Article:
News and notes from around the interweb:
- Reduced mileage award discounts for American AAdvantage co-brand credit card holders won’t offer discounts off the new 7500 mile each way discounted short haul awards that come into effect with the March 22 award chart devaluation until April 1. From American spokesperson Laura Nedbal,
With the new award chart going live on March 22, introducing a lower redemption level for short haul flights (≤ 500 miles) = 15,000 roundtrip, we’re updating our RMAs. The current Reduced Mileage Awards (RMAs) for cardholders (7,500 and 5,000 RT discount) will run through March 31 based on the current award chart (marketing page www.aa.com/rma). Due to technical challenges, no RMAs will be available for short haul (≤ 500 miles) redemptions from 3/22-3/31.
We’ll have more information on the RMAs for short haul awards later this month.
We don’t yet know what reduced mileage awards for co-brand cardholders will look like for short haul redemptions going forward.
- Norwegian will bring back their US-Caribbean flights for this winter. Flights between Baltimore, New York, and Boston and Guadeloupe and Martinique are available from $49 each way.
- Individual referral codes for Uber (like mine) are generally giving out $15 first-ride credits currently. ‘Special deals’ like the new American Airlines-Uber partnership offer $20 first ride credits. Currently Chase, though, has a $30 first ride code. So if you haven’t ever used Uber before, sign up with that one.
- Virgin Australia Velocity is whacking its award chart. It can do this because the Qantas award chart is so bad. Virgin Australia is a Starwood transfer partner though of course you’re supposed to live in specific countries to join.
- United is offering a 25% bonus converting Marriott Rewards points to miles. Registration required, valid on transfers through March 31, and valid for up to 25,000 bonus miles. This makes Marriott’s air and hotel packages, already the best value redemption, even better — but otherwise (unless committed to burning otherwise-expiring Marriott Rewards points) I wouldn’t jump on it. (HT: One Mile at a Time)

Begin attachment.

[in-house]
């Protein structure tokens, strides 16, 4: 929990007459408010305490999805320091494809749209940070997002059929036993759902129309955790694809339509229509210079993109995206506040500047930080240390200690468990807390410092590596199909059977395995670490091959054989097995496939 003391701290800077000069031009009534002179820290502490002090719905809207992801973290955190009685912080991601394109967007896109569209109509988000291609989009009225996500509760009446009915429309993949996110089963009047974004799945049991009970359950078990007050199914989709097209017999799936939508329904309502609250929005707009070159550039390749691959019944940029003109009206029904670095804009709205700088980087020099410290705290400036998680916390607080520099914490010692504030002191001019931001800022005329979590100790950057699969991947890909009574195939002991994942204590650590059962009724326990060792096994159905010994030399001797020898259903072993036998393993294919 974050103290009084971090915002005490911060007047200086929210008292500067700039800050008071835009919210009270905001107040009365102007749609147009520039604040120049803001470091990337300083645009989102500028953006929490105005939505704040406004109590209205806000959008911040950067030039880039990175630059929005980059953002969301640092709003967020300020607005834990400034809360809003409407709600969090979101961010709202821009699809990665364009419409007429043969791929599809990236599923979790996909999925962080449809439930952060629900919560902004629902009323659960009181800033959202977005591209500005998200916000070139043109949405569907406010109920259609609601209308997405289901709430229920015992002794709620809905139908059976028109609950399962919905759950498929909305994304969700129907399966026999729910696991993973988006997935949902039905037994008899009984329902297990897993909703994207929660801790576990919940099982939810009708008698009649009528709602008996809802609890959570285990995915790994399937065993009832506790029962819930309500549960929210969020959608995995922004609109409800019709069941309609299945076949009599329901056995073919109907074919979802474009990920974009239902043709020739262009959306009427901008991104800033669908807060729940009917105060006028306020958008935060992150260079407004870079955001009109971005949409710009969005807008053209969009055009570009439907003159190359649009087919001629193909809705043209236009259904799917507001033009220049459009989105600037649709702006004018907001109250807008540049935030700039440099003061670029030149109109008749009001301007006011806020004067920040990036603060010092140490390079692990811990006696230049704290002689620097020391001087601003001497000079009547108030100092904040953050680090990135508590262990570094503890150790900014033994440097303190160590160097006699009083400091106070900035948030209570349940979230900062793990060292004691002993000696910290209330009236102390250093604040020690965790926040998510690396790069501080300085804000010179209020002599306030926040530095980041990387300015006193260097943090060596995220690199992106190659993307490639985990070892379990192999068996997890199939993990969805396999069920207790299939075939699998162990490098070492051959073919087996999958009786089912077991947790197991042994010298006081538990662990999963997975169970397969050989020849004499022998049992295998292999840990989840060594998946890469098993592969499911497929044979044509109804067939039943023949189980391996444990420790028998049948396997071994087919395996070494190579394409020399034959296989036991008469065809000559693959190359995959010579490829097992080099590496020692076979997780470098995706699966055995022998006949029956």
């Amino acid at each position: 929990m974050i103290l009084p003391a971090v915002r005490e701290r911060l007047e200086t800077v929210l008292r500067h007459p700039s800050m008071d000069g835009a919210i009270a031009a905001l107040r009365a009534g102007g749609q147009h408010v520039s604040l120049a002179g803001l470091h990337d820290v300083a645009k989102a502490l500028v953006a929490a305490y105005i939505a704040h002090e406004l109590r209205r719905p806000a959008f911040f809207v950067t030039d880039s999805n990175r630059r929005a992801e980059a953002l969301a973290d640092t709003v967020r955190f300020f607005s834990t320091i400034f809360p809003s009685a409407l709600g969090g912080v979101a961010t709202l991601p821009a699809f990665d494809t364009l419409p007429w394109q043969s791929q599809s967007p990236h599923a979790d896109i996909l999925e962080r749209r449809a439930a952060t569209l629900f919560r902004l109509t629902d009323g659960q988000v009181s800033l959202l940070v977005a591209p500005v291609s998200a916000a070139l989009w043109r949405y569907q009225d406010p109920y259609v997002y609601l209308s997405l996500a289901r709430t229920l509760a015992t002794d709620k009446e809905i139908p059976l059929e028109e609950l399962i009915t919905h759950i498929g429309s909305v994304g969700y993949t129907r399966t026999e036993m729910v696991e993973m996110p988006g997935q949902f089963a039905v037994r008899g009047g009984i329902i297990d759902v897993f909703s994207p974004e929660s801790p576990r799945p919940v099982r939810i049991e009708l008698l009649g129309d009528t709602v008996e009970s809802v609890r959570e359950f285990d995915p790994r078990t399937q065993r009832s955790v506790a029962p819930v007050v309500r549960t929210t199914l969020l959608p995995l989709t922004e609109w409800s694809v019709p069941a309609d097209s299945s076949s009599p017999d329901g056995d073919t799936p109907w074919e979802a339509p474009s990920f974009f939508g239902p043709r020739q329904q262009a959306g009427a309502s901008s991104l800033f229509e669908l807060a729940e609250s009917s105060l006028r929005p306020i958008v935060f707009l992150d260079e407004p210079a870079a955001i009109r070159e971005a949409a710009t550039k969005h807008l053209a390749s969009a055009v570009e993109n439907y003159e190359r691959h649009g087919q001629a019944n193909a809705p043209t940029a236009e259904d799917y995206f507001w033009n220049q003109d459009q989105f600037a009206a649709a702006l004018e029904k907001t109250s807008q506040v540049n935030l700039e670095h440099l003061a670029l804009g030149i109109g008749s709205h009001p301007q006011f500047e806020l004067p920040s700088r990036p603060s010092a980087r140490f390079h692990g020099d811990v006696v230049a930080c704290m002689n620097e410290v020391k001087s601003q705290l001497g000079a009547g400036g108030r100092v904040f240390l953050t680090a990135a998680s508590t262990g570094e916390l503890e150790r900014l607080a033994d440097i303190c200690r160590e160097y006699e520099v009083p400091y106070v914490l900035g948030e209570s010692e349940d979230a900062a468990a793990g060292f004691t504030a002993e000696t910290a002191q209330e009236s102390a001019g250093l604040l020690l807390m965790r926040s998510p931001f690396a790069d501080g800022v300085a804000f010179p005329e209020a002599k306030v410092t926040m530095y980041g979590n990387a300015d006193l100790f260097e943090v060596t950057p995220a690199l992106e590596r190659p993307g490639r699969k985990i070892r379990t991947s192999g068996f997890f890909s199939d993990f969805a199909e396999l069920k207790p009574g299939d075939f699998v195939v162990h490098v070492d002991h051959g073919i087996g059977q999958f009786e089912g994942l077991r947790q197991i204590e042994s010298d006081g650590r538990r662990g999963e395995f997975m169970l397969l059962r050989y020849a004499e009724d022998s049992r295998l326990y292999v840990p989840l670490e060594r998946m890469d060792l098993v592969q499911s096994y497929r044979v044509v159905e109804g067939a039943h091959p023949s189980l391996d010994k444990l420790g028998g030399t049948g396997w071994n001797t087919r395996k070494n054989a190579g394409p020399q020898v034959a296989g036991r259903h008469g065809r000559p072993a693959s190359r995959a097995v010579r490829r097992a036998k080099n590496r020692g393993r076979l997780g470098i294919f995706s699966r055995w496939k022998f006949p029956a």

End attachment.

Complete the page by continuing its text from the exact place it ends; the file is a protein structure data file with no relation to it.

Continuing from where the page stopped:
- Via Scott Mayerowitz, what it takes to turn around a cruise ship:
Gary, while AA.com refers to new earning levels “in the second half of 2016” I cannot get an answer from them on when we need to stop buying tickets which give us 100% mileage for economy. I’ve bought these almost monthly for 40 years but will be going to Alaska for full mileage, or if I must accept fare-based use JetBlue for its nonstops or Southwest for its changeability – I especially like that I can put together my own connections with a day or two layover often for cheaper, e.g. OKC-LAX $185, but OKC-DEN-LAX $135 due to otherwise hidden cheaper one-ways to connect.
Do you have any read on when AA’s cut-off date is for giving full mileage credit? Do you think they’ll disclose this at any point or we’ll just notice we’re not getting full miles? I’m not giving them or anyone else a single dollar that doesn’t earn my full miles, until I must. Too bad others haven’t also drawn this line loud and clearly. Don’t call them miles if they’re points. Goodbye, AA!
@Greg they do not know yet. We’ll get some notice, but they have to get the IT done and working for the change first
Thanks, please keep us posted.
I will probably buy flights up until mid-year based on what they do have posted (“second half of 2016”).
Correction on above I was referring to often-unbelievably cheap SW non-stops in connection markets, not “one-ways.” Examples: $36 LAX-DAL, $44 DEN-LAX, etc. But you gotta shop.